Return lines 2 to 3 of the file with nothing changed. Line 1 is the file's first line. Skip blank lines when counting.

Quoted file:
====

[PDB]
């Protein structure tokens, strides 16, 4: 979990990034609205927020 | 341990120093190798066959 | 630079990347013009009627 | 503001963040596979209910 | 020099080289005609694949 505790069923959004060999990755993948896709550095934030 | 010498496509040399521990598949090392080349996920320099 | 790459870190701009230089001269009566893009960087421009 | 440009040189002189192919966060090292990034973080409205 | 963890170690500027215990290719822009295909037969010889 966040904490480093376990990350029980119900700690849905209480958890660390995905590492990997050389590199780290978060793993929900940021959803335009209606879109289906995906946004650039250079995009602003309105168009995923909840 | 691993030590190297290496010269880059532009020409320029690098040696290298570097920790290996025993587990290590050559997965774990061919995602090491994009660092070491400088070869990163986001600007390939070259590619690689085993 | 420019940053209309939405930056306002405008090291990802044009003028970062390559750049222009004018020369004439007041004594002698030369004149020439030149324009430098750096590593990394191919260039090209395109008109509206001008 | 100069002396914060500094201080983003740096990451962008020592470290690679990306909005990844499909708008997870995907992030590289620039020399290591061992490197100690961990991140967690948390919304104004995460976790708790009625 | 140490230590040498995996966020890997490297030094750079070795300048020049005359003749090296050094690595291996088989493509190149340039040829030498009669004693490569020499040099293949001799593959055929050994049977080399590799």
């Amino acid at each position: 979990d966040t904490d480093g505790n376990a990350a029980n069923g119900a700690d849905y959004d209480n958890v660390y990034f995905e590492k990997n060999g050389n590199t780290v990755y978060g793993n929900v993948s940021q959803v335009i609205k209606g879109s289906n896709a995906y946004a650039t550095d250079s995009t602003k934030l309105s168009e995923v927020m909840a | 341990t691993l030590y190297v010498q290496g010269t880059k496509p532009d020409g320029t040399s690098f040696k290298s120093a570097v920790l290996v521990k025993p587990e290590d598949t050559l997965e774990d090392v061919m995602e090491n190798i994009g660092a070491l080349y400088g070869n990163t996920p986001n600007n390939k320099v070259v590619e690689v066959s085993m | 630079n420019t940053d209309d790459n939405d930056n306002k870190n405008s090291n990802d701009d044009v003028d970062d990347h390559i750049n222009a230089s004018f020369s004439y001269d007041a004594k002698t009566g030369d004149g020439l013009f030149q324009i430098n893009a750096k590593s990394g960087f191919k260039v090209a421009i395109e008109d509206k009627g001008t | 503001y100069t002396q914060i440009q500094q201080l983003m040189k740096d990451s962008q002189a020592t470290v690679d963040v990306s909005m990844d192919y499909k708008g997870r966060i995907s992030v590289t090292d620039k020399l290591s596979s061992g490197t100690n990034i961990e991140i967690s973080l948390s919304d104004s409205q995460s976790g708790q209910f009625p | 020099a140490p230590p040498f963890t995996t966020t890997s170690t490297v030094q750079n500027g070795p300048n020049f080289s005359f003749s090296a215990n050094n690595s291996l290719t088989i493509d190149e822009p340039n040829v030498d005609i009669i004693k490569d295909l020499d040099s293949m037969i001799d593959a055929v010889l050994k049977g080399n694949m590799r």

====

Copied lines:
């Protein structure tokens, strides 16, 4: 979990990034609205927020 | 341990120093190798066959 | 630079990347013009009627 | 503001963040596979209910 | 020099080289005609694949 505790069923959004060999990755993948896709550095934030 | 010498496509040399521990598949090392080349996920320099 | 790459870190701009230089001269009566893009960087421009 | 440009040189002189192919966060090292990034973080409205 | 963890170690500027215990290719822009295909037969010889 966040904490480093376990990350029980119900700690849905209480958890660390995905590492990997050389590199780290978060793993929900940021959803335009209606879109289906995906946004650039250079995009602003309105168009995923909840 | 691993030590190297290496010269880059532009020409320029690098040696290298570097920790290996025993587990290590050559997965774990061919995602090491994009660092070491400088070869990163986001600007390939070259590619690689085993 | 420019940053209309939405930056306002405008090291990802044009003028970062390559750049222009004018020369004439007041004594002698030369004149020439030149324009430098750096590593990394191919260039090209395109008109509206001008 | 100069002396914060500094201080983003740096990451962008020592470290690679990306909005990844499909708008997870995907992030590289620039020399290591061992490197100690961990991140967690948390919304104004995460976790708790009625 | 140490230590040498995996966020890997490297030094750079070795300048020049005359003749090296050094690595291996088989493509190149340039040829030498009669004693490569020499040099293949001799593959055929050994049977080399590799």
């Amino acid at each position: 979990d966040t904490d480093g505790n376990a990350a029980n069923g119900a700690d849905y959004d209480n958890v660390y990034f995905e590492k990997n060999g050389n590199t780290v990755y978060g793993n929900v993948s940021q959803v335009i609205k209606g879109s289906n896709a995906y946004a650039t550095d250079s995009t602003k934030l309105s168009e995923v927020m909840a | 341990t691993l030590y190297v010498q290496g010269t880059k496509p532009d020409g320029t040399s690098f040696k290298s120093a570097v920790l290996v521990k025993p587990e290590d598949t050559l997965e774990d090392v061919m995602e090491n190798i994009g660092a070491l080349y400088g070869n990163t996920p986001n600007n390939k320099v070259v590619e690689v066959s085993m | 630079n420019t940053d209309d790459n939405d930056n306002k870190n405008s090291n990802d701009d044009v003028d970062d990347h390559i750049n222009a230089s004018f020369s004439y001269d007041a004594k002698t009566g030369d004149g020439l013009f030149q324009i430098n893009a750096k590593s990394g960087f191919k260039v090209a421009i395109e008109d509206k009627g001008t | 503001y100069t002396q914060i440009q500094q201080l983003m040189k740096d990451s962008q002189a020592t470290v690679d963040v990306s909005m990844d192919y499909k708008g997870r966060i995907s992030v590289t090292d620039k020399l290591s596979s061992g490197t100690n990034i961990e991140i967690s973080l948390s919304d104004s409205q995460s976790g708790q209910f009625p | 020099a140490p230590p040498f963890t995996t966020t890997s170690t490297v030094q750079n500027g070795p300048n020049f080289s005359f003749s090296a215990n050094n690595s291996l290719t088989i493509d190149e822009p340039n040829v030498d005609i009669i004693k490569d295909l020499d040099s293949m037969i001799d593959a055929v010889l050994k049977g080399n694949m590799r």